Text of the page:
As submitted for the record

Thank you, Chairman Bowman.

When it comes to the future of clean energy, hydrogen is one of the most exciting and widely discussed topics. And for good reason: it is clean, abundantly available, adaptable to multiple industries, and versatile for use with other fuel sources and current infrastructure. That is why we are currently seeing unprecedented levels of investment and interest in hydrogen energy production.

The Department of Energy carries out hydrogen R&D activities primarily through its Hydrogen and Fuel Cell Technologies Office. As a part of the Infrastructure Investment and Jobs Act, DOE has been directed to spend approximately $9.5 billion for the advancement of hydrogen as an energy source.

The vast majority of that pot of money, $8 billion, is reserved for the establishment of at least four regional hydrogen hubs, which I know will be a major topic of discussion this morning. While I didn’t support the infrastructure bill because of the Trillions of dollars of new spending and the tax increases on American families, I do agree that we need to invest in hydrogen R&D. That said, $8 billion for regional hydrogen hubs is a massive expansion.

In FY21, the Hydrogen and Fuel Cell Technologies Office had a budget of just $150 million, which means funding for these regional hubs will increase funding for these activities by more than a factor of 50. And by the way – if we can get $8 billion dollars for these hubs, can we get some funding for the Versatile Test Reactor? If electric vehicles are infrastructure, then surely VTRs are too!

Regardless, we need to ensure that these massive investments in regional hydrogen hubs produce results that can be used in a way that benefits the American taxpayer. While I’m optimistic that these hubs will be successful, I am concerned that such a large expansion leaves us vulnerable to inefficient spending. Scaling up programs like this is not easy, and I’m also concerned that critical research and development activities will fall behind.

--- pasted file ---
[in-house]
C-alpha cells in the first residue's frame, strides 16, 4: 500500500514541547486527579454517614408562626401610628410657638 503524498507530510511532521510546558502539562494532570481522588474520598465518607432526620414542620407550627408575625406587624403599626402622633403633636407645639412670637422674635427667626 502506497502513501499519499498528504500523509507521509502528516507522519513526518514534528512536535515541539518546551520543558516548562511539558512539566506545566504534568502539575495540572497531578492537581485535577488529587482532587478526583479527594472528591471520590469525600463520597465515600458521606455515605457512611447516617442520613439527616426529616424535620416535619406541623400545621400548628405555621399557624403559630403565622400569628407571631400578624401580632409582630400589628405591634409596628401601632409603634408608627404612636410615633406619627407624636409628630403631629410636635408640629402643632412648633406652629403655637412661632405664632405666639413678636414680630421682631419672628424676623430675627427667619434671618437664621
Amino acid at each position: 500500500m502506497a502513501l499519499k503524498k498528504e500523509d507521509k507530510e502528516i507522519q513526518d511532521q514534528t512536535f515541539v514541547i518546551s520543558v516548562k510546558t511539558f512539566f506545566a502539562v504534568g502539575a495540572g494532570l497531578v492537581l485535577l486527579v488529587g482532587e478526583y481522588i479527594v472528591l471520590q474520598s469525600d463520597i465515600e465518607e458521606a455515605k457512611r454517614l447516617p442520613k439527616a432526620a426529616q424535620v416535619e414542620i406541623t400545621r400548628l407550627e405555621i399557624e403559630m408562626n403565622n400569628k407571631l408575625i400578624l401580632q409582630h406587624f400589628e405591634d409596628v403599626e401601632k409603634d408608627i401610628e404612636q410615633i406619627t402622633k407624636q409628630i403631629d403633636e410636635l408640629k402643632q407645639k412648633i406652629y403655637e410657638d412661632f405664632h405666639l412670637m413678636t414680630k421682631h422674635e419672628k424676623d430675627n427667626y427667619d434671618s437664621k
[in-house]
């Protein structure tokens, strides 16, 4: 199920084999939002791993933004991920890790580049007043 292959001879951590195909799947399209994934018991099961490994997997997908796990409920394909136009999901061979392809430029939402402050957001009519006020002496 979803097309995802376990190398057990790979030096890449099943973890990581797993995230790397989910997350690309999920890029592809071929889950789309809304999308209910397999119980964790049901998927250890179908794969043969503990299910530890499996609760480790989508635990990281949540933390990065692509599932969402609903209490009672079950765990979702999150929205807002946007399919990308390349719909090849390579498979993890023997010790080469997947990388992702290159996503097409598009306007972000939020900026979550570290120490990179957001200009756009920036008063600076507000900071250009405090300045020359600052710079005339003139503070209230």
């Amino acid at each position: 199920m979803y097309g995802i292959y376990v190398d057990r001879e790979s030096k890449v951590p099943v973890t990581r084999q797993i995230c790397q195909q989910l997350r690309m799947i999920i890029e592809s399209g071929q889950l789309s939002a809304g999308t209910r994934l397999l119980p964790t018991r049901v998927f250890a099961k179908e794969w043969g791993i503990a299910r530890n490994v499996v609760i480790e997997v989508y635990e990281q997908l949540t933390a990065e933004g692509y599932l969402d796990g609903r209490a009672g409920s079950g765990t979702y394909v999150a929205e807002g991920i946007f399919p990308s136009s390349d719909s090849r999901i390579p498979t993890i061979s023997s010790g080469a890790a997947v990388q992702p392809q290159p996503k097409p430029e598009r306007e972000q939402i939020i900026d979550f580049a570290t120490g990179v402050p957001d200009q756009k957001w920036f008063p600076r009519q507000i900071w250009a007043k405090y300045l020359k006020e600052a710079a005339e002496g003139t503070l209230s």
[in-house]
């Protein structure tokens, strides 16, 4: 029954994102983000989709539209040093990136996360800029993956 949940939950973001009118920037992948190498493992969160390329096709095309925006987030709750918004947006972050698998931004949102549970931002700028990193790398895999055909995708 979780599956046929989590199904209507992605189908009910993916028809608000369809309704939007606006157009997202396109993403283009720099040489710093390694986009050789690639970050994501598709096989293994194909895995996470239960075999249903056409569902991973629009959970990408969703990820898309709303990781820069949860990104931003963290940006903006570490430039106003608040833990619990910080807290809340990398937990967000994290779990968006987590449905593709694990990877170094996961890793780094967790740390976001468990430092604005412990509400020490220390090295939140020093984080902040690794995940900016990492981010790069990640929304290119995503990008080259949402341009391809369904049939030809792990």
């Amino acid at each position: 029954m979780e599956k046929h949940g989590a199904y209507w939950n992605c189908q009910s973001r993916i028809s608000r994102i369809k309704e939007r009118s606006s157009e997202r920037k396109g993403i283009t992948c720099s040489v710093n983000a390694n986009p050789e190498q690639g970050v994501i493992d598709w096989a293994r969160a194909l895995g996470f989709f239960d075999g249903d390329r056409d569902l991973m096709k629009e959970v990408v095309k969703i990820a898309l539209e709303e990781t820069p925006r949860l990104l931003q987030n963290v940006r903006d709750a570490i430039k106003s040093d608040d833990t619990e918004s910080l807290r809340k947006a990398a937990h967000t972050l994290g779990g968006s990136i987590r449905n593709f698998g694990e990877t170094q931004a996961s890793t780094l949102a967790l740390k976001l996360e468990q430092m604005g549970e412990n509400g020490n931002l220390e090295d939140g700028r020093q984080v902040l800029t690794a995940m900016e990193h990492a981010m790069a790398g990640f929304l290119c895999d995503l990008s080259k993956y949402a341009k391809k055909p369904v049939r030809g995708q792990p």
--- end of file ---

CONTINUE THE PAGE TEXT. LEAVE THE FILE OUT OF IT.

Putting our all our eggs in one basket could leave us in a scenario where hydrogen’s ultimate widespread deployment is stalled by the need for more research. DOE needs to be active in this space, supporting robust R&D programs and activities, including at the fundamental and basic research level to complement, or even complete, the work done at these hubs.

Through a coordinated, cross-cutting effort with the Offices of Energy Efficiency and Renewable Energy, Fossil Energy, Nuclear Energy, Electricity, ARPA-E, and the Office of Science, DOE is uniquely positioned to advance key components of affordable production, transport, storage, and use of clean hydrogen across different sectors. But in order to do that effectively, we need to update and modernize the scope of DOE’s hydrogen research and development activities.

The Hydrogen and Fuel Cell Technologies Office was last authorized in 2005 and the authorizing language focuses on a narrow range of application areas. Think about how much your phone has modernized in the last 15 years! That is why I am pleased we are close to finalizing legislation that provides strong support and long-term guidance for hydrogen research, development, and demonstration at DOE.

We need to make sure the U.S. research enterprise isn’t simply reacting to discoveries, they are driving them and staying at the forefront of what’s next.

I am hopeful that today’s hearing will inform the final steps to producing this legislation. I want to thank my colleagues for their bipartisan work on this issue and look forward to the discussion.

Thank you, Mr. Chairman, and I yield back the balance of my time.